“The School’s BAME community is leading a consultation to explore how we can increase inclusion across our School community in practical and measurable ways, to ensure we celebrate uniqueness and work harder to enhance our vibrant sense of belonging,” he said.    

            On June 10th, City initiated a review of all historic sources of funding to determine if there are any other links with slavery. The review is chaired by Ms Hunada Nouss, a member of City’s Council.  The composition is drawn from a diverse group of City staff and external independent expertise. The review is expected to report in August.


            Read more about how business schools are responding to racial inequality on campus:

            Black MBAs: Improving African American Representation In Business Schools

            Business Schools Respond To Black Lives Matter Protests


            The lead image for this article was reused under this license. No changes were made. 

            Comments.

            Sunday 23rd August 2020, 05.15 (UTC)

            By
            Sally-Sulivan

            What a stupid mistake! Has Germany changed its name due to the biggest genocide in the human history ever? Have the Netherlands, the UK changed their names due to the slave trade? Why on earth a Business School would ever decide to change its name? The event clearly happened in 17th century and you have nothing to do with it. This is not the noble thing to do, this is the most stupid thing you could do and you are doing it. Consider all the great graduates who graduated from your MBA degree and made you to top 3 in the UK; Muhtar Kent - Coca Cola CEO, Stelios Haji-Ioannou - Easy Jet Founder. You've lost them all now. You've lost us as well who are contributing in FT's ranking surveys with over USD 150K salary/annum. Do you think I'll ever tell people that I'm a proud graduate of X (Whatever the name you choose to pick for the business school)? I won't because I'm not associated with that stupid name either. Give us our money back, this is nonsense!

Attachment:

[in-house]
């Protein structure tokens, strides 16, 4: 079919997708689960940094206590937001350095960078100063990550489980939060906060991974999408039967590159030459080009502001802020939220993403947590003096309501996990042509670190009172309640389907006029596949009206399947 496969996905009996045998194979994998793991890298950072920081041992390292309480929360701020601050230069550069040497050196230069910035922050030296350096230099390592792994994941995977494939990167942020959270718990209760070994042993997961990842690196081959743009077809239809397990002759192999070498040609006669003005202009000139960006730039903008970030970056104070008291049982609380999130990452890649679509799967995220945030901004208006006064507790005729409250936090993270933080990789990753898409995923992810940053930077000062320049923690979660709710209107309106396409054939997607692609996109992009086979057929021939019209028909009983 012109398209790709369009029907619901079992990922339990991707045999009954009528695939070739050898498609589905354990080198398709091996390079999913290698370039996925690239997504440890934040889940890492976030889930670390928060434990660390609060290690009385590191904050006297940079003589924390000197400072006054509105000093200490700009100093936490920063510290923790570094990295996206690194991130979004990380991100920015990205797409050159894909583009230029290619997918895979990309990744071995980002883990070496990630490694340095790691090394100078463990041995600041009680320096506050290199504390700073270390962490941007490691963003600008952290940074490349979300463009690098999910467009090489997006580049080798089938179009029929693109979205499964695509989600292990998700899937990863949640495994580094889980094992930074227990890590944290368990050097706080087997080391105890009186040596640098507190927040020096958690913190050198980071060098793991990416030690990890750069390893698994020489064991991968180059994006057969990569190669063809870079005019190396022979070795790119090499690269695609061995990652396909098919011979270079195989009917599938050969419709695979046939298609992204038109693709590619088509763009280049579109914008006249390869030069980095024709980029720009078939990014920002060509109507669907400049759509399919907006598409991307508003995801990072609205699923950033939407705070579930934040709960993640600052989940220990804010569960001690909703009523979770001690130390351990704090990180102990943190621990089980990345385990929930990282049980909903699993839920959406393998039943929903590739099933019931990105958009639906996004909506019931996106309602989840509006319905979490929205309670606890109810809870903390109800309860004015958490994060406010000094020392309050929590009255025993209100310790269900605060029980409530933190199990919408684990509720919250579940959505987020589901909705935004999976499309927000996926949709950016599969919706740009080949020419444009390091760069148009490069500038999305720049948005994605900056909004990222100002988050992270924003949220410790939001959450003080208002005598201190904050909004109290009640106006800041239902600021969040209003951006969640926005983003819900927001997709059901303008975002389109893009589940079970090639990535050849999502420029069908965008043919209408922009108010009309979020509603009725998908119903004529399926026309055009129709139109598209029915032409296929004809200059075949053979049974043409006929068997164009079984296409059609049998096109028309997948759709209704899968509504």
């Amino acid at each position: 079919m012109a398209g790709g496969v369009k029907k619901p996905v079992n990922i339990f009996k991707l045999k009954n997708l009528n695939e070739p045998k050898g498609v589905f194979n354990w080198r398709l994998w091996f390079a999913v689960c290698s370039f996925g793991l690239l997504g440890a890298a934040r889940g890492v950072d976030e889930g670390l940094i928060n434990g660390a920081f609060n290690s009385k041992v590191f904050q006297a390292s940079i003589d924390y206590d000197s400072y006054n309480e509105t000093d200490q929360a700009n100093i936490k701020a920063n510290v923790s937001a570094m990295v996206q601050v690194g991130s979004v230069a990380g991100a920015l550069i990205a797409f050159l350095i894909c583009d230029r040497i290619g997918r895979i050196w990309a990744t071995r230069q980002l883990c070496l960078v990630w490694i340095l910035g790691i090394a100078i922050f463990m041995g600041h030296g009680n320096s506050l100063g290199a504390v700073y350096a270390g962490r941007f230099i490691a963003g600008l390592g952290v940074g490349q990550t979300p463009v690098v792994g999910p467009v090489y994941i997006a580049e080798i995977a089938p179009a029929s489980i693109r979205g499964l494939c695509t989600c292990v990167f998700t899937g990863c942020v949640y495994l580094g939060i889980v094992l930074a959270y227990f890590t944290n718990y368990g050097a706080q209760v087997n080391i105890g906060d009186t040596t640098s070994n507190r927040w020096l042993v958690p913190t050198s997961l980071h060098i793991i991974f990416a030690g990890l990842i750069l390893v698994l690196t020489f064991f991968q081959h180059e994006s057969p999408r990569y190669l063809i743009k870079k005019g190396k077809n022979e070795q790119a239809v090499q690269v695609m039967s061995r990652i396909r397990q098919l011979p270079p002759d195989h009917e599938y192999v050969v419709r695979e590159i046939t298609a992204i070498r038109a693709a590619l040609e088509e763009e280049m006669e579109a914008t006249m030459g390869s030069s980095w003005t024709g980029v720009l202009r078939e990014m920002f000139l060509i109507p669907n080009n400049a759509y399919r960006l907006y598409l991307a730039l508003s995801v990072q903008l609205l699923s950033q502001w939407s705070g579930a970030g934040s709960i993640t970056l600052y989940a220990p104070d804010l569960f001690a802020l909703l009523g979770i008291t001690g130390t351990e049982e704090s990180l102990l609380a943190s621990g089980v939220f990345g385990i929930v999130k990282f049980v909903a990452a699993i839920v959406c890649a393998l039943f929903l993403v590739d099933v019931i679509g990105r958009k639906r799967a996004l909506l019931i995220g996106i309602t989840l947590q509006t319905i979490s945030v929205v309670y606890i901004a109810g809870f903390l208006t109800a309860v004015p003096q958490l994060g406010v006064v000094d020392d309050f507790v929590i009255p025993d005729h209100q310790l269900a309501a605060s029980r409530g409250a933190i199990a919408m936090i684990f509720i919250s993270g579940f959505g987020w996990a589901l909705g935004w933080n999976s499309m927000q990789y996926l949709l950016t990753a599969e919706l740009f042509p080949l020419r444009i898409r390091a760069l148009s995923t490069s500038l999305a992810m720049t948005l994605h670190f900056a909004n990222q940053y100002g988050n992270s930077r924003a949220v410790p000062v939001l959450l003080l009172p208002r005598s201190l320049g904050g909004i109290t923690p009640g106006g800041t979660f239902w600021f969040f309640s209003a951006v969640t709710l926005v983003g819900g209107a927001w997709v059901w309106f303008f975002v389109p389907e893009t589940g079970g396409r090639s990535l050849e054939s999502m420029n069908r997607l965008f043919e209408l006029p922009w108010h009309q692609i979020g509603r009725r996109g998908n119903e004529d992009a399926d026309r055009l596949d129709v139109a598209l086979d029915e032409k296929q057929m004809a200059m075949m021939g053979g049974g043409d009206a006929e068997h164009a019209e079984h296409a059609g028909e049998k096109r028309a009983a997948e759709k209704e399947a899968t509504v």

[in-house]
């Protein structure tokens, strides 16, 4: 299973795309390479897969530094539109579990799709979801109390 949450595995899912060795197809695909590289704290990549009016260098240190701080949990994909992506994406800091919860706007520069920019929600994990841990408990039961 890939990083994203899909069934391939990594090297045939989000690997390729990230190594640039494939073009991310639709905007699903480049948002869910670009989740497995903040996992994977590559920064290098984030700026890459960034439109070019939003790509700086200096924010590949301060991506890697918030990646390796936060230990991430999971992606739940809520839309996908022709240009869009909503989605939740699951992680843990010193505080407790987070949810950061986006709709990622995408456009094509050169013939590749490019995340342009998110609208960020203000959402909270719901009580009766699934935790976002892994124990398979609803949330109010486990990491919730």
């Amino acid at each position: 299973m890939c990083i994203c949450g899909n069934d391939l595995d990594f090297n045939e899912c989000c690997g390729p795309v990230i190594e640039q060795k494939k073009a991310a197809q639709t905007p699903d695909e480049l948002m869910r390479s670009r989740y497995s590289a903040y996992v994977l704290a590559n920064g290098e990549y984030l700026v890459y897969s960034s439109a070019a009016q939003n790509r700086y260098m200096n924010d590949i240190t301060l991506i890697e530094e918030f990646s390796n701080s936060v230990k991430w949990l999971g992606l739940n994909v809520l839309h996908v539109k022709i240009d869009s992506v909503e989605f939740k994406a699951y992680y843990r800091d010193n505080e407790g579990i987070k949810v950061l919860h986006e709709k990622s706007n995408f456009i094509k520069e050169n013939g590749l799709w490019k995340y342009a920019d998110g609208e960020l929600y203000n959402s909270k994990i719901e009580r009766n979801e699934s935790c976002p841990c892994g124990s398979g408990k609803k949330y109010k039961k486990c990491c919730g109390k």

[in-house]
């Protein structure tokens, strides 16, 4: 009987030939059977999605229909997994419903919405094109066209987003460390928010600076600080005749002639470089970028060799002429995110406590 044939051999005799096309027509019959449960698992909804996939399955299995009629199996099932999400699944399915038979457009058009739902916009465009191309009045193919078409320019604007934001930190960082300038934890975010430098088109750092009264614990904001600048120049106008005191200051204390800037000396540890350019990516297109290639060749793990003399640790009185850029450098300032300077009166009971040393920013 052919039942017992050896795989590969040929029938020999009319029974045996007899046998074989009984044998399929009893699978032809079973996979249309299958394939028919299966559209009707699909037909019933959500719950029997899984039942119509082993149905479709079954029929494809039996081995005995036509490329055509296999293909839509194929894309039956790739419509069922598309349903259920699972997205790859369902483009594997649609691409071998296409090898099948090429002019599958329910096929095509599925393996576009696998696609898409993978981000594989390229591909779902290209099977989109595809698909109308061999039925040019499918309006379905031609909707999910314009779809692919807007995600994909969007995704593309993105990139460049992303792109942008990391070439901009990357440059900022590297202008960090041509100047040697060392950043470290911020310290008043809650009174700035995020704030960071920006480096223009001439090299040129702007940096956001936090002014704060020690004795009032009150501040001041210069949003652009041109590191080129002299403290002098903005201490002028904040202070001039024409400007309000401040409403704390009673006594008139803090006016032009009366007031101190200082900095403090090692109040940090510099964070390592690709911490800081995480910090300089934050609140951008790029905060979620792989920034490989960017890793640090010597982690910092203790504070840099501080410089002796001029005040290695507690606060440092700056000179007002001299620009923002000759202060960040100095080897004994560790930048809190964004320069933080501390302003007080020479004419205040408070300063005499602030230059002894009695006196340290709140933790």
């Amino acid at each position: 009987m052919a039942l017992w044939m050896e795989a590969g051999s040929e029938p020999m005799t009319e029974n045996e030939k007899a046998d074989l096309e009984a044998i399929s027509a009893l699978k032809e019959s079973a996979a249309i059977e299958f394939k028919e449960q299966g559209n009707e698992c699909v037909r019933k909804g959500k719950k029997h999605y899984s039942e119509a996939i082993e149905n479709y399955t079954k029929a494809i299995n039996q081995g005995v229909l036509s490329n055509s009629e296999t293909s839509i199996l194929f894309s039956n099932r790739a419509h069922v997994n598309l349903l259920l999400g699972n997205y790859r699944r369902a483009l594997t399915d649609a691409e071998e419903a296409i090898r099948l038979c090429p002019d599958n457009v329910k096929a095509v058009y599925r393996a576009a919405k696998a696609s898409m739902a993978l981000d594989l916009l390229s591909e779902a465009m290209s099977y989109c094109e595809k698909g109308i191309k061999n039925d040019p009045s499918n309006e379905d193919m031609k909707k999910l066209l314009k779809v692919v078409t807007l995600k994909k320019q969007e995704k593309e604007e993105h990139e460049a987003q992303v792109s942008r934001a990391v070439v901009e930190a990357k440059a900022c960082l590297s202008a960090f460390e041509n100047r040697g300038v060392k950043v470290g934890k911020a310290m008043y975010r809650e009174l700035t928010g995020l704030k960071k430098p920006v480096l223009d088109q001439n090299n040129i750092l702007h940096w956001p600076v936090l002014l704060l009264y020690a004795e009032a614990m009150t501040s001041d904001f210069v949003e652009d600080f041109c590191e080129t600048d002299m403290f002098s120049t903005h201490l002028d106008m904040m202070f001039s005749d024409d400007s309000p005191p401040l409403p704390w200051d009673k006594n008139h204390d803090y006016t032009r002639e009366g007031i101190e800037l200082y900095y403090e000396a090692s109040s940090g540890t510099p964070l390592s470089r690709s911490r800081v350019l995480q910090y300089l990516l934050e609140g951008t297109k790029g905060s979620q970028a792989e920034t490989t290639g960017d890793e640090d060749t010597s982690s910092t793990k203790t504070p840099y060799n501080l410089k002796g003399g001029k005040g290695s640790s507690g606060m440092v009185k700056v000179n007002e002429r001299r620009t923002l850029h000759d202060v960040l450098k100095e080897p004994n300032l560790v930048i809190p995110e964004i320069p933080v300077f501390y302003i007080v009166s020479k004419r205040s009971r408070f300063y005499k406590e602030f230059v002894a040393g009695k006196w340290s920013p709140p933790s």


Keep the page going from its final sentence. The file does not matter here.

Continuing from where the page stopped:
Sunday 23rd August 2020, 05.16 (UTC)

            By
            Sally-Sulivan

            What a stupid mistake! Has Germany changed its name due to the biggest genocide in the human history ever? Have the Netherlands, the UK changed their names due to the slave trade? Why on earth a Business School would ever decide to change its name? The event clearly happened in 17th century and you have nothing to do with it. This is not the noble thing to do, this is the most stupid thing you could do and you are doing it. Consider all the great graduates who graduated from your MBA degree and made you to top 3 in the UK; Muhtar Kent - Coca Cola CEO, Stelios Haji-Ioannou - Easy Jet Founder. You've lost them all now. You've lost us as well who are contributing in FT's ranking surveys with over USD 150K salary/annum. Do you think I'll ever tell people that I'm a proud graduate of X (Whatever the name you choose to pick for the business school)? I won't because I'm not associated with that stupid name either. Give us our money back, this is nonsense!